When Jane actually leaves Rochester and is assaulted by self-doubt, her relationship with the wind immediately becomes strained. Her will is no longer certain—the wind becomes a foe, something to be feared. She reflects that “if a gust of wind swept the waste I looked up, fearing it was the rush of a bull” (Brontë 289). This occurs even as she acknowledges nature to be “benign and good” like a mother (Brontë 289). What follows this strange contradiction is a desire for the wind to be absent. She is relieved at the “safe, still night” followed by a “a still, hot, perfect day.” Her obsession with stillness likely stems from her deep uncertainty, the loss of the willpower that drove her to leave Thornfield. She does not know how to fend for herself without money and resources in a strange place. In a way, the wind (her will) is what brought her into this situation in the first place, so it is not surprising that she needs the stillness.

At the end, it acts not as Jane’s will but like an instrument of God. As Searle suggests, “The role of nature within the text reflects the general tendency of Romanticism to view it as a book of revelation, gently instructing hearts sympathetically attuned” (51). When Mr. Rochester is recounting the strange time he called out to Jane and she responded over a long distance, he speaks of how her voice “went whispering on the wind” (Brontë 398). This supernatural experience is literally carried over the wind from Jane to Rochester. Then Rochester said that “the gale seemed to visit my brow” and it was as if “I and Jane were meeting. In spirit, I believe, we must have met” (Brontë 398). Any such miracle may fairly be attributed to God, especially in a text written by a Christian who otherwise keeps events in the novel natural. Brontë demonstrated that it is the will of God that these two be wed, then it is the wind that God utilized to bring about their union.

On occasion, the wind’s rambling nature cannot be pinpointed to the will of Jane or God, but rather seems to indicate that some change will be occurring soon. The winter before Adele Varens came to Thornfield for instance, “it rained and blew,” signifying the change that bringing a child to Thornfield would wrought (Brontë 89). “A child makes a house all alive at once” Mrs. Fairfax explains, affirming the change that occurred (Brontë 90). However, during the monotonous days when Adele and Mrs. Fairfax are alone with Jane, the stillness of the air is repeatedly emphasized. Jane notices “a very chill and vaultlike air” in the house at one time (Brontë 90). On another occasion she realizes, “If a breath of air stirred, it made no sound here.” (Brontë 102). After Mr. Rochester arrives and is helped by Jane, before she realizes he is master of the house and she will see him again, but after he has gone on to the house, she “heard only the faintest waft of wind roaming fitful among the trees round Thornfield” (Brontë 106).

Finally, it is worth noting that in addition to change, sometimes the wind warns of future strife. When Jane and Rochester are together in the garden, speaking of possible marriage, “the west wind whispered in the ivy round me; but no gentle Ariel borrowed its breath as a medium of speech” (Brontë 197). It is almost as if the wind is gossiping about them, or trying to give a warning of the disaster that was to come. When Jane is preparing for the wedding, she remarks “I am feverish: I hear the wind blowing: I will go out of doors and feel it” (Brontë 247). The wind then leads Jane to the riven tree that many critics regard as representing Jane and Rochester’s soon to be broken relationship—and their eventual reunion. First, she “sought the orchard: driven to its shelter by the wind, which all day had blown strong and full from the south” then “ran before the wind delivering my trouble of mind to the measureless air-torrent thundering through space” before arriving at the riven tree. The warning could not be made much clearer, but it goes unnoticed. The final warning comes in the form of an intense windstorm. Jane goes to meet Mr. Rochester in this windstorm, and they return to Thornfield together. As the wind falls, it leaves a message. “Half heaven was pure and stainless: the clouds, now trooping before the wind, were filing off eastward in long, silvered columns” (Brontë 256). Jane is the pure and stainless half of this potential union and Rochester is the one with the clouded past. Their impending (if temporary) doom was written by the wind in the sky for all to see.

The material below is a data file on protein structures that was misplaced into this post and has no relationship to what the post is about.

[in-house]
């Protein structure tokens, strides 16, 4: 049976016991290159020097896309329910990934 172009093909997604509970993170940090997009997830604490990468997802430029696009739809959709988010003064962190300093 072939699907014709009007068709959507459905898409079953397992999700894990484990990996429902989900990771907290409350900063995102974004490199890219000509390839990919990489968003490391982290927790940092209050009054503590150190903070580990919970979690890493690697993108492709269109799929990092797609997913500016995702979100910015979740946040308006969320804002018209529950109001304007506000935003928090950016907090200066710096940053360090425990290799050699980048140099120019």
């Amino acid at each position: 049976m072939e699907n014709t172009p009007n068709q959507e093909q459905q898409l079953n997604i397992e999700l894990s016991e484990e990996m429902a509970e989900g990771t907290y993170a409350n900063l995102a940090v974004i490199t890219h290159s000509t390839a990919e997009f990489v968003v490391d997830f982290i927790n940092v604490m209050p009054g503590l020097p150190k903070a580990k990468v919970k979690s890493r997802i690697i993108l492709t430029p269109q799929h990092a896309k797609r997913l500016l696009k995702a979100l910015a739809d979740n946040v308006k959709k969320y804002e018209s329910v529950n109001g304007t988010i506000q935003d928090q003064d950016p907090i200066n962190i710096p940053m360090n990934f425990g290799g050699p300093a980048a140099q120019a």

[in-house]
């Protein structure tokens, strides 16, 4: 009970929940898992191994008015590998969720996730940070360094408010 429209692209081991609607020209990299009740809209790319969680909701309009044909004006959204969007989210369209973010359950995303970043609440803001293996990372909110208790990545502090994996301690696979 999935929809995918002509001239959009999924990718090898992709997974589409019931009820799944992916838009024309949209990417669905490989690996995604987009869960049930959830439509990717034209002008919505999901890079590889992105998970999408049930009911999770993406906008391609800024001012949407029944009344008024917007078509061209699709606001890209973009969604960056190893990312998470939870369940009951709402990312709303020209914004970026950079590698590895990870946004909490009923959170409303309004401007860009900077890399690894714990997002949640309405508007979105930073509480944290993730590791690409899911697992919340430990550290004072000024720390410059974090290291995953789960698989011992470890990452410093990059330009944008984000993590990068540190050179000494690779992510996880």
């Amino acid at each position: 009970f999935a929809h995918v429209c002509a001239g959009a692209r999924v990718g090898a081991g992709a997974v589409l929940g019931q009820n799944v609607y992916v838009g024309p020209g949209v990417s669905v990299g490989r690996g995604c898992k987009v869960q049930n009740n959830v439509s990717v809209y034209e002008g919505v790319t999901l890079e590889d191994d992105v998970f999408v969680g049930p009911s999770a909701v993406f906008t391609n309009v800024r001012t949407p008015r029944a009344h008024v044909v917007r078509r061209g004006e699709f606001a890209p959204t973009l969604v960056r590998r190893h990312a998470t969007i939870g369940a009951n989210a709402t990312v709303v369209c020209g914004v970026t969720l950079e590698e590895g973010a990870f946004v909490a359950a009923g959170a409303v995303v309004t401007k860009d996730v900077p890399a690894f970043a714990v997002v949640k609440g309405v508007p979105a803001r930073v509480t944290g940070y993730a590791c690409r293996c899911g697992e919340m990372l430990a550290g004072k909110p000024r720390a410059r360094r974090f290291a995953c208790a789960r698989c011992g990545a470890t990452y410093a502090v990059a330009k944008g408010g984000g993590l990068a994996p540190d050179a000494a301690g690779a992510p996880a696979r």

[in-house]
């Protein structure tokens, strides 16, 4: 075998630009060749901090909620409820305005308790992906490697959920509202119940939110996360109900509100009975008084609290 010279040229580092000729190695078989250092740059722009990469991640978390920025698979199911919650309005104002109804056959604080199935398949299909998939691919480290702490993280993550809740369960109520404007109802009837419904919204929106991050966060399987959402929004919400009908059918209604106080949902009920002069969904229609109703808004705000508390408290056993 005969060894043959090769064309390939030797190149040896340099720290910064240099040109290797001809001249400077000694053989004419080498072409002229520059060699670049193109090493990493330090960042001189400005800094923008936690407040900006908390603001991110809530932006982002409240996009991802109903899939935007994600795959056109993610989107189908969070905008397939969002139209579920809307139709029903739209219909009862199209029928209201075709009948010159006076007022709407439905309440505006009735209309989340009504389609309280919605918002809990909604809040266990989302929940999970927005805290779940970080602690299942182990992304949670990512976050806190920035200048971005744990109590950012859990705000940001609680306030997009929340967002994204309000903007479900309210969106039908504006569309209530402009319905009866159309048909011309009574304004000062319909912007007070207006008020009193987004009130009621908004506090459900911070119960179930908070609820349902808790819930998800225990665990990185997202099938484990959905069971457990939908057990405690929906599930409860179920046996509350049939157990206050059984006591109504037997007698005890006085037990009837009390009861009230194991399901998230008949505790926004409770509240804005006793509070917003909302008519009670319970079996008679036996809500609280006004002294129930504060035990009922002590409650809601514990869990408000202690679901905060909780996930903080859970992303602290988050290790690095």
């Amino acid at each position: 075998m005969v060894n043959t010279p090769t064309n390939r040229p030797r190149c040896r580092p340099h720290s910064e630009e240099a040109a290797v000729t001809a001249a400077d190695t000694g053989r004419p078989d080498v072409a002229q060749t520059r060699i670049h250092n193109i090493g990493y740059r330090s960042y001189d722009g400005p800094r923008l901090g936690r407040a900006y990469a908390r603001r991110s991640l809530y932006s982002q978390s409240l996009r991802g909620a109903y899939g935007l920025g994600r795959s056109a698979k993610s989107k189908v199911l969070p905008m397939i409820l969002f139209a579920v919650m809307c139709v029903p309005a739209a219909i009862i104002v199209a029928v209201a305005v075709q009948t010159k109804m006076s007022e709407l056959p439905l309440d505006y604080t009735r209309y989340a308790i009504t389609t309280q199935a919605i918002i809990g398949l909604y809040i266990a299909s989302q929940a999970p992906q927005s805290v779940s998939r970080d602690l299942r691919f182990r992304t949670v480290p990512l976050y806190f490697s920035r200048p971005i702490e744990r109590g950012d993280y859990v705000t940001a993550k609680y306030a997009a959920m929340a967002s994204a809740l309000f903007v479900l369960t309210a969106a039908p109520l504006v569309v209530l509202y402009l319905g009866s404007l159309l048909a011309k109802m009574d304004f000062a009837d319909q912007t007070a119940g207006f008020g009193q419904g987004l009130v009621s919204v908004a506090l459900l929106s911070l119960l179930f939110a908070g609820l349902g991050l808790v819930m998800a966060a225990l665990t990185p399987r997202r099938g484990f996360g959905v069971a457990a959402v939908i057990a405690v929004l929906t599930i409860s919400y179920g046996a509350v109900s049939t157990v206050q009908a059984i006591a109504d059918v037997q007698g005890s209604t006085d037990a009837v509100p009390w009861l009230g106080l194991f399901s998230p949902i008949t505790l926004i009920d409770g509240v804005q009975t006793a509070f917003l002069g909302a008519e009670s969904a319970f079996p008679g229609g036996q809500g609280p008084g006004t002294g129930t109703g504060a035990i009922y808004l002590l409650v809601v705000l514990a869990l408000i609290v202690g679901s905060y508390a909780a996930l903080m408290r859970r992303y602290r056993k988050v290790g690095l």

Whatever the purpose of the wind at any given time, Brontë often used nature in general and the wind specifically as her own tool. Just like Prospero’s Ariel, it has done her bidding to the very end, drawing Jane and Rochester together for the last time.

Works Cited

  • Brontë, Charlotte. Jane Eyre, edited by Deborah Lutz, 4th ed, W. W. Norton & Company, 2016.
  • Fincham, Gail. “The Mind’s Eye: Focalizing ‘Nature’ in Jane Eyre and Wide Sargasso Sea.” English Academy Review, vol. 27, no. 1, May 2010, pp. 14–23. EBSCOhost, doi:10.1080/10131751003755898. Accessed 18 February 2021.
  • Searle, Alison. “An Idolatrous Imagination? Biblical Theology and Romanticism in Charlotte Bronte’s Jane Eyre.” Christianity and Literature, vol. 56, no. 1, 2006, pp. 35-61. EBSCOhost, Accessed 18 February 2021.